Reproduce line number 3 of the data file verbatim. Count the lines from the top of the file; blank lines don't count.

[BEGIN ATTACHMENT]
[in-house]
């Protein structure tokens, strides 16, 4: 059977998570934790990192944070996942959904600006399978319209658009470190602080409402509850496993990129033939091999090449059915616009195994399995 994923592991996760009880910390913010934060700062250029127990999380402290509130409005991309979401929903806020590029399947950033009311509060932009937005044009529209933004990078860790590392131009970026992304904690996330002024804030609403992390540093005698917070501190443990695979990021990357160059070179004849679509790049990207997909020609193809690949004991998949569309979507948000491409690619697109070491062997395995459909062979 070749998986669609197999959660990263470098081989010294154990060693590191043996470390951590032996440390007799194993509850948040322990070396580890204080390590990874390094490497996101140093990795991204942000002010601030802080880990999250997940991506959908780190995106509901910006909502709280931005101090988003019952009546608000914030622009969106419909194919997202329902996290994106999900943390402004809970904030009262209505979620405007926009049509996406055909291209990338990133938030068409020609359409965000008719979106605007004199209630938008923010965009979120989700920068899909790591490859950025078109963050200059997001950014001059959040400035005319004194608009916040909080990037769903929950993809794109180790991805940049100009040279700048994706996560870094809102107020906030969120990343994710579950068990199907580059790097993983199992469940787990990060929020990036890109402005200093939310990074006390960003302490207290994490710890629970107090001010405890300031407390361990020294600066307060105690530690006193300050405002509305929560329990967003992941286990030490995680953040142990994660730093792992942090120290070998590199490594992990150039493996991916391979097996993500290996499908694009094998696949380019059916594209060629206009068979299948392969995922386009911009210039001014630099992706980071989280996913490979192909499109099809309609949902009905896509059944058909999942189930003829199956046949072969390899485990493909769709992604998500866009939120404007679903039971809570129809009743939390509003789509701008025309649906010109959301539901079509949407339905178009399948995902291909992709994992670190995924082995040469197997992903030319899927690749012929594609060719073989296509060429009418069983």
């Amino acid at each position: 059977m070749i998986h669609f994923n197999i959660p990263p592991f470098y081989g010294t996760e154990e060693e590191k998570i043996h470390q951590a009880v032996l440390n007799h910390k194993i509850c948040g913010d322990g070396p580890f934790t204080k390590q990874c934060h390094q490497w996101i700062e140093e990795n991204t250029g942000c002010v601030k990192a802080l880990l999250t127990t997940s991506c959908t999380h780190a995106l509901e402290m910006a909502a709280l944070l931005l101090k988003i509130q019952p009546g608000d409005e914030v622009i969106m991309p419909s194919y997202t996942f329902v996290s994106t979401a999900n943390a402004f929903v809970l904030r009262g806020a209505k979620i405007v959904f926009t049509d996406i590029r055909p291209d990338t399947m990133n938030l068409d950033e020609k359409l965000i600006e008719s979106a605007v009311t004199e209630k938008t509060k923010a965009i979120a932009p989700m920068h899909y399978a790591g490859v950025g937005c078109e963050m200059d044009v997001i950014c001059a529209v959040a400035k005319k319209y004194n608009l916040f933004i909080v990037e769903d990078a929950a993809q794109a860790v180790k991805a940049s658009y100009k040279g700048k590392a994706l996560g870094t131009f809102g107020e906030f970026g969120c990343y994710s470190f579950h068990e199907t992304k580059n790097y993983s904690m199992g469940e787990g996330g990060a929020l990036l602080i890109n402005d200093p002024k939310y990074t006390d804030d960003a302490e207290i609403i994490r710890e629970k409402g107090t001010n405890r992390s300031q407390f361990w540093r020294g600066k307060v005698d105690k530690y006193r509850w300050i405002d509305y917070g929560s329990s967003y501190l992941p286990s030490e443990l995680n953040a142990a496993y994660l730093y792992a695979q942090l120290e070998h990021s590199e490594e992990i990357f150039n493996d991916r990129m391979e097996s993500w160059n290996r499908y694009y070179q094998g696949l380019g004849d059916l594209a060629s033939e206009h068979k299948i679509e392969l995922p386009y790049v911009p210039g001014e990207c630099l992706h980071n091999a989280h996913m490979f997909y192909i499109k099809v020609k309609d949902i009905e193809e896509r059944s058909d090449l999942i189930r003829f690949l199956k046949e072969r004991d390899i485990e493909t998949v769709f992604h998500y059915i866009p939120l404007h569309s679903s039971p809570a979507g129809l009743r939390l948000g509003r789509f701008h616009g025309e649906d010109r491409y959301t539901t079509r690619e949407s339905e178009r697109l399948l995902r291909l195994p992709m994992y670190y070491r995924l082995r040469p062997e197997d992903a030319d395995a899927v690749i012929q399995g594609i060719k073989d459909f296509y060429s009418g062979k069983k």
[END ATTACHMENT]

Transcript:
């Amino acid at each position: 059977m070749i998986h669609f994923n197999i959660p990263p592991f470098y081989g010294t996760e154990e060693e590191k998570i043996h470390q951590a009880v032996l440390n007799h910390k194993i509850c948040g913010d322990g070396p580890f934790t204080k390590q990874c934060h390094q490497w996101i700062e140093e990795n991204t250029g942000c002010v601030k990192a802080l880990l999250t127990t997940s991506c959908t999380h780190a995106l509901e402290m910006a909502a709280l944070l931005l101090k988003i509130q019952p009546g608000d409005e914030v622009i969106m991309p419909s194919y997202t996942f329902v996290s994106t979401a999900n943390a402004f929903v809970l904030r009262g806020a209505k979620i405007v959904f926009t049509d996406i590029r055909p291209d990338t399947m990133n938030l068409d950033e020609k359409l965000i600006e008719s979106a605007v009311t004199e209630k938008t509060k923010a965009i979120a932009p989700m920068h899909y399978a790591g490859v950025g937005c078109e963050m200059d044009v997001i950014c001059a529209v959040a400035k005319k319209y004194n608009l916040f933004i909080v990037e769903d990078a929950a993809q794109a860790v180790k991805a940049s658009y100009k040279g700048k590392a994706l996560g870094t131009f809102g107020e906030f970026g969120c990343y994710s470190f579950h068990e199907t992304k580059n790097y993983s904690m199992g469940e787990g996330g990060a929020l990036l602080i890109n402005d200093p002024k939310y990074t006390d804030d960003a302490e207290i609403i994490r710890e629970k409402g107090t001010n405890r992390s300031q407390f361990w540093r020294g600066k307060v005698d105690k530690y006193r509850w300050i405002d509305y917070g929560s329990s967003y501190l992941p286990s030490e443990l995680n953040a142990a496993y994660l730093y792992a695979q942090l120290e070998h990021s590199e490594e992990i990357f150039n493996d991916r990129m391979e097996s993500w160059n290996r499908y694009y070179q094998g696949l380019g004849d059916l594209a060629s033939e206009h068979k299948i679509e392969l995922p386009y790049v911009p210039g001014e990207c630099l992706h980071n091999a989280h996913m490979f997909y192909i499109k099809v020609k309609d949902i009905e193809e896509r059944s058909d090449l999942i189930r003829f690949l199956k046949e072969r004991d390899i485990e493909t998949v769709f992604h998500y059915i866009p939120l404007h569309s679903s039971p809570a979507g129809l009743r939390l948000g509003r789509f701008h616009g025309e649906d010109r491409y959301t539901t079509r690619e949407s339905e178009r697109l399948l995902r291909l195994p992709m994992y670190y070491r995924l082995r040469p062997e197997d992903a030319d395995a899927v690749i012929q399995g594609i060719k073989d459909f296509y060429s009418g062979k069983k």